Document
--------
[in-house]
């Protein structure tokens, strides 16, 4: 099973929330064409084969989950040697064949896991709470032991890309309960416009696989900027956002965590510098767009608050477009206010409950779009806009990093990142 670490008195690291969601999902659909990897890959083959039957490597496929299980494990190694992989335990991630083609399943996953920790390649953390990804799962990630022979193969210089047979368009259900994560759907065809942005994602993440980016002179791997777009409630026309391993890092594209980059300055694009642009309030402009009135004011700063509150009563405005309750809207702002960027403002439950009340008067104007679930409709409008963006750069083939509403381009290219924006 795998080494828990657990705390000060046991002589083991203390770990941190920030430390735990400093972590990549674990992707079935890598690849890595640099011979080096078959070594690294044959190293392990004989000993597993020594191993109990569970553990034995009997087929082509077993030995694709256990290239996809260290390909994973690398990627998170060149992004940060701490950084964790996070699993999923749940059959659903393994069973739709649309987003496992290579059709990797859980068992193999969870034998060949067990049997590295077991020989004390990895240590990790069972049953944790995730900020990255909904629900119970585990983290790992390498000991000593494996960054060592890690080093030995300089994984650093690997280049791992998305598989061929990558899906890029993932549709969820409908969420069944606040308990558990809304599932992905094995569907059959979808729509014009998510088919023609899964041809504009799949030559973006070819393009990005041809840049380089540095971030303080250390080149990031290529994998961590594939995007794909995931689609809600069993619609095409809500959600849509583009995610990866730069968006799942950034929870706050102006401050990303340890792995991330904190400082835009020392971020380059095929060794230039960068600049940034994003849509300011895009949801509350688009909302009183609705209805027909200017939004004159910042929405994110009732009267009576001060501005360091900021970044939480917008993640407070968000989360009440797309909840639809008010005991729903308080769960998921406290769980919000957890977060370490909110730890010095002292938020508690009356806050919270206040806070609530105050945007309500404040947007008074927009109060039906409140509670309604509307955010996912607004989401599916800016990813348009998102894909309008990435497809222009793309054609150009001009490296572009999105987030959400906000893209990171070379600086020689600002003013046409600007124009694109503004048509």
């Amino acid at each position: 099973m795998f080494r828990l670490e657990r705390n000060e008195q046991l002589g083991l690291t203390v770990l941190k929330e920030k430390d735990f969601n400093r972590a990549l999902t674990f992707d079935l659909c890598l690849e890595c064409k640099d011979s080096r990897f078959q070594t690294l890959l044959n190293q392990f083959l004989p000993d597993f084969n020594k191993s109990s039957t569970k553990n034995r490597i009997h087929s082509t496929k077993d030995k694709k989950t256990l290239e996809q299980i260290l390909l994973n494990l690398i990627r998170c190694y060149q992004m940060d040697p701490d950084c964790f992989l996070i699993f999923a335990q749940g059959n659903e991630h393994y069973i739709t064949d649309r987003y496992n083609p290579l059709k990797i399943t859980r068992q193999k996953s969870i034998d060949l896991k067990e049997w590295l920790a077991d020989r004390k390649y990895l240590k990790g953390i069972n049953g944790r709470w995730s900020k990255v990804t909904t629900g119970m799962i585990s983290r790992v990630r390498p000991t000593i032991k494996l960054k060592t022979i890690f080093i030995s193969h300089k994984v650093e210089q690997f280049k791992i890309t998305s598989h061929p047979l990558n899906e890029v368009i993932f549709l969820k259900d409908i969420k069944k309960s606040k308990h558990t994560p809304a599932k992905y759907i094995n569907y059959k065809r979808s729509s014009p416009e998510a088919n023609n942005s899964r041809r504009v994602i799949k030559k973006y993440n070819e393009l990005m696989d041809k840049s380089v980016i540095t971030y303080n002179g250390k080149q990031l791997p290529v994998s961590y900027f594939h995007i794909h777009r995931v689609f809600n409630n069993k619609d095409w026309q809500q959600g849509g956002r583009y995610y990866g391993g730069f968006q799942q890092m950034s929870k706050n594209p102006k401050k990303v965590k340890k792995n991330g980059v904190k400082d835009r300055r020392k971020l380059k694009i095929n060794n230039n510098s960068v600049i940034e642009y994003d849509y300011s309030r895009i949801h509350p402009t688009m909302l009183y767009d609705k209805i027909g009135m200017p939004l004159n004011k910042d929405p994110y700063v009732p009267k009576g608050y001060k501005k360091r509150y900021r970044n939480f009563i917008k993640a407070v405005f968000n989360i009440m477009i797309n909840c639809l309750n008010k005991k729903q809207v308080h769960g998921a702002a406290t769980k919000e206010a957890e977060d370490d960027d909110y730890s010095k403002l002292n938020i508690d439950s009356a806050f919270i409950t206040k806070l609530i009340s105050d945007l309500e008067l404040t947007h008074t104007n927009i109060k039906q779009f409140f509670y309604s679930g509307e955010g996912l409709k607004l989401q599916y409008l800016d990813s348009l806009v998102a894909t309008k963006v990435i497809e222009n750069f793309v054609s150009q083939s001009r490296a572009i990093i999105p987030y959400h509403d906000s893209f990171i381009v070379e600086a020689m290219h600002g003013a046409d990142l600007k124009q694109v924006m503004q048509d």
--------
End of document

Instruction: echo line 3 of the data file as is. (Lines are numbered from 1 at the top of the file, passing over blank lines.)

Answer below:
């Amino acid at each position: 099973m795998f080494r828990l670490e657990r705390n000060e008195q046991l002589g083991l690291t203390v770990l941190k929330e920030k430390d735990f969601n400093r972590a990549l999902t674990f992707d079935l659909c890598l690849e890595c064409k640099d011979s080096r990897f078959q070594t690294l890959l044959n190293q392990f083959l004989p000993d597993f084969n020594k191993s109990s039957t569970k553990n034995r490597i009997h087929s082509t496929k077993d030995k694709k989950t256990l290239e996809q299980i260290l390909l994973n494990l690398i990627r998170c190694y060149q992004m940060d040697p701490d950084c964790f992989l996070i699993f999923a335990q749940g059959n659903e991630h393994y069973i739709t064949d649309r987003y496992n083609p290579l059709k990797i399943t859980r068992q193999k996953s969870i034998d060949l896991k067990e049997w590295l920790a077991d020989r004390k390649y990895l240590k990790g953390i069972n049953g944790r709470w995730s900020k990255v990804t909904t629900g119970m799962i585990s983290r790992v990630r390498p000991t000593i032991k494996l960054k060592t022979i890690f080093i030995s193969h300089k994984v650093e210089q690997f280049k791992i890309t998305s598989h061929p047979l990558n899906e890029v368009i993932f549709l969820k259900d409908i969420k069944k309960s606040k308990h558990t994560p809304a599932k992905y759907i094995n569907y059959k065809r979808s729509s014009p416009e998510a088919n023609n942005s899964r041809r504009v994602i799949k030559k973006y993440n070819e393009l990005m696989d041809k840049s380089v980016i540095t971030y303080n002179g250390k080149q990031l791997p290529v994998s961590y900027f594939h995007i794909h777009r995931v689609f809600n409630n069993k619609d095409w026309q809500q959600g849509g956002r583009y995610y990866g391993g730069f968006q799942q890092m950034s929870k706050n594209p102006k401050k990303v965590k340890k792995n991330g980059v904190k400082d835009r300055r020392k971020l380059k694009i095929n060794n230039n510098s960068v600049i940034e642009y994003d849509y300011s309030r895009i949801h509350p402009t688009m909302l009183y767009d609705k209805i027909g009135m200017p939004l004159n004011k910042d929405p994110y700063v009732p009267k009576g608050y001060k501005k360091r509150y900021r970044n939480f009563i917008k993640a407070v405005f968000n989360i009440m477009i797309n909840c639809l309750n008010k005991k729903q809207v308080h769960g998921a702002a406290t769980k919000e206010a957890e977060d370490d960027d909110y730890s010095k403002l002292n938020i508690d439950s009356a806050f919270i409950t206040k806070l609530i009340s105050d945007l309500e008067l404040t947007h008074t104007n927009i109060k039906q779009f409140f509670y309604s679930g509307e955010g996912l409709k607004l989401q599916y409008l800016d990813s348009l806009v998102a894909t309008k963006v990435i497809e222009n750069f793309v054609s150009q083939s001009r490296a572009i990093i999105p987030y959400h509403d906000s893209f990171i381009v070379e600086a020689m290219h600002g003013a046409d990142l600007k124009q694109v924006m503004q048509d």